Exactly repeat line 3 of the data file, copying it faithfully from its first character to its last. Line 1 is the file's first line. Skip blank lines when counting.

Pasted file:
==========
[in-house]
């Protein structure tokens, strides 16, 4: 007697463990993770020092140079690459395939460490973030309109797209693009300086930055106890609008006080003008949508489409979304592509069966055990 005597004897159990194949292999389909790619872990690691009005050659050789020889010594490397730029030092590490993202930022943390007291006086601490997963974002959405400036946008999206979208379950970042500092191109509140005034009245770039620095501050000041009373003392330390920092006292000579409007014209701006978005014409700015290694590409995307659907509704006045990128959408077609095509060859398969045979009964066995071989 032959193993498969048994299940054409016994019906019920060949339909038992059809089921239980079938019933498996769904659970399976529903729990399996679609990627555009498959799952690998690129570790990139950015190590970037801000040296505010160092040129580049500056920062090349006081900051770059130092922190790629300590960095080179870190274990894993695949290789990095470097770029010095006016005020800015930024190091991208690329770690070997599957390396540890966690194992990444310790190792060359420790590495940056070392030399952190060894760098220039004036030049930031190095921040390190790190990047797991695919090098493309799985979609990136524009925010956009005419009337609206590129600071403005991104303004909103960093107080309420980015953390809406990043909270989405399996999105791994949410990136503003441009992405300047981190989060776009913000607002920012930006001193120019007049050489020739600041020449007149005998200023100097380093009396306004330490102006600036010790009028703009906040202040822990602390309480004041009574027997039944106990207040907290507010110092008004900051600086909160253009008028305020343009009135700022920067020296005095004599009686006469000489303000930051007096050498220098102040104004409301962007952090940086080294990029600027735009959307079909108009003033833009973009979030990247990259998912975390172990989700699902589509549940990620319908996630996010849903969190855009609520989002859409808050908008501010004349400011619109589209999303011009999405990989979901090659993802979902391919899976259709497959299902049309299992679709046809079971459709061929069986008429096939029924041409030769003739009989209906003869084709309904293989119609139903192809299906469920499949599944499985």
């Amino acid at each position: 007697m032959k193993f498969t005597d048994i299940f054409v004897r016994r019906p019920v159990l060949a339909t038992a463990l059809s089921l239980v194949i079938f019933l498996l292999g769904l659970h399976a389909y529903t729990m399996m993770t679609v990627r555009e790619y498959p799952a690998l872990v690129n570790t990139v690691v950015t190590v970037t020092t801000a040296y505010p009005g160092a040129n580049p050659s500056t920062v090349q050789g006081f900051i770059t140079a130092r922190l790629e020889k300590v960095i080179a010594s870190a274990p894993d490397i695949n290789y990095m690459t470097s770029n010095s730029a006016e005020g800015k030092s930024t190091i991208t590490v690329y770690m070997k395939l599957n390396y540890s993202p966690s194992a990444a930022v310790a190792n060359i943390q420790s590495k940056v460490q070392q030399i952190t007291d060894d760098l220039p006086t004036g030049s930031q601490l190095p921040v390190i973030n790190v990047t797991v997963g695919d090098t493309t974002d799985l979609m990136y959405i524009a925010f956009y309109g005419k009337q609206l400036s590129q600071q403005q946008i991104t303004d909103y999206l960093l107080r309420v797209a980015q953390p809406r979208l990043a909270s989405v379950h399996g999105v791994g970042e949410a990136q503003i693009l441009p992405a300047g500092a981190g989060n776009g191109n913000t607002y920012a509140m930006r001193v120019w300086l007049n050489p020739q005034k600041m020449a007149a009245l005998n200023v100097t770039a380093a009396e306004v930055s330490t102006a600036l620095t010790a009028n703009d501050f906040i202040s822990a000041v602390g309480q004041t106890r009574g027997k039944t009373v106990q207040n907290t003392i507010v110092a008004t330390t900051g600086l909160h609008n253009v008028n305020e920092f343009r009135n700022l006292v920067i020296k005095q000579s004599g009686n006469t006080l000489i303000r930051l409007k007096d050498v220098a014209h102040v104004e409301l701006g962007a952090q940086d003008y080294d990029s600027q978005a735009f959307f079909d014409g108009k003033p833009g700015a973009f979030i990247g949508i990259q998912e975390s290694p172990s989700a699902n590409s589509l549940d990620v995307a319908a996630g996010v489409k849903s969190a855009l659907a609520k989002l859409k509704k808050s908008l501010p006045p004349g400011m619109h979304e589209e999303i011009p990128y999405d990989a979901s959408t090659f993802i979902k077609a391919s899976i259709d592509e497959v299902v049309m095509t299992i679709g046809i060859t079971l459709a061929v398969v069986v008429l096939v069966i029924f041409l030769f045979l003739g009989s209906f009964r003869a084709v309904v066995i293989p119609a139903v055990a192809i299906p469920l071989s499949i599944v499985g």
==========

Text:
């Amino acid at each position: 007697m032959k193993f498969t005597d048994i299940f054409v004897r016994r019906p019920v159990l060949a339909t038992a463990l059809s089921l239980v194949i079938f019933l498996l292999g769904l659970h399976a389909y529903t729990m399996m993770t679609v990627r555009e790619y498959p799952a690998l872990v690129n570790t990139v690691v950015t190590v970037t020092t801000a040296y505010p009005g160092a040129n580049p050659s500056t920062v090349q050789g006081f900051i770059t140079a130092r922190l790629e020889k300590v960095i080179a010594s870190a274990p894993d490397i695949n290789y990095m690459t470097s770029n010095s730029a006016e005020g800015k030092s930024t190091i991208t590490v690329y770690m070997k395939l599957n390396y540890s993202p966690s194992a990444a930022v310790a190792n060359i943390q420790s590495k940056v460490q070392q030399i952190t007291d060894d760098l220039p006086t004036g030049s930031q601490l190095p921040v390190i973030n790190v990047t797991v997963g695919d090098t493309t974002d799985l979609m990136y959405i524009a925010f956009y309109g005419k009337q609206l400036s590129q600071q403005q946008i991104t303004d909103y999206l960093l107080r309420v797209a980015q953390p809406r979208l990043a909270s989405v379950h399996g999105v791994g970042e949410a990136q503003i693009l441009p992405a300047g500092a981190g989060n776009g191109n913000t607002y920012a509140m930006r001193v120019w300086l007049n050489p020739q005034k600041m020449a007149a009245l005998n200023v100097t770039a380093a009396e306004v930055s330490t102006a600036l620095t010790a009028n703009d501050f906040i202040s822990a000041v602390g309480q004041t106890r009574g027997k039944t009373v106990q207040n907290t003392i507010v110092a008004t330390t900051g600086l909160h609008n253009v008028n305020e920092f343009r009135n700022l006292v920067i020296k005095q000579s004599g009686n006469t006080l000489i303000r930051l409007k007096d050498v220098a014209h102040v104004e409301l701006g962007a952090q940086d003008y080294d990029s600027q978005a735009f959307f079909d014409g108009k003033p833009g700015a973009f979030i990247g949508i990259q998912e975390s290694p172990s989700a699902n590409s589509l549940d990620v995307a319908a996630g996010v489409k849903s969190a855009l659907a609520k989002l859409k509704k808050s908008l501010p006045p004349g400011m619109h979304e589209e999303i011009p990128y999405d990989a979901s959408t090659f993802i979902k077609a391919s899976i259709d592509e497959v299902v049309m095509t299992i679709g046809i060859t079971l459709a061929v398969v069986v008429l096939v069966i029924f041409l030769f045979l003739g009989s209906f009964r003869a084709v309904v066995i293989p119609a139903v055990a192809i299906p469920l071989s499949i599944v499985g």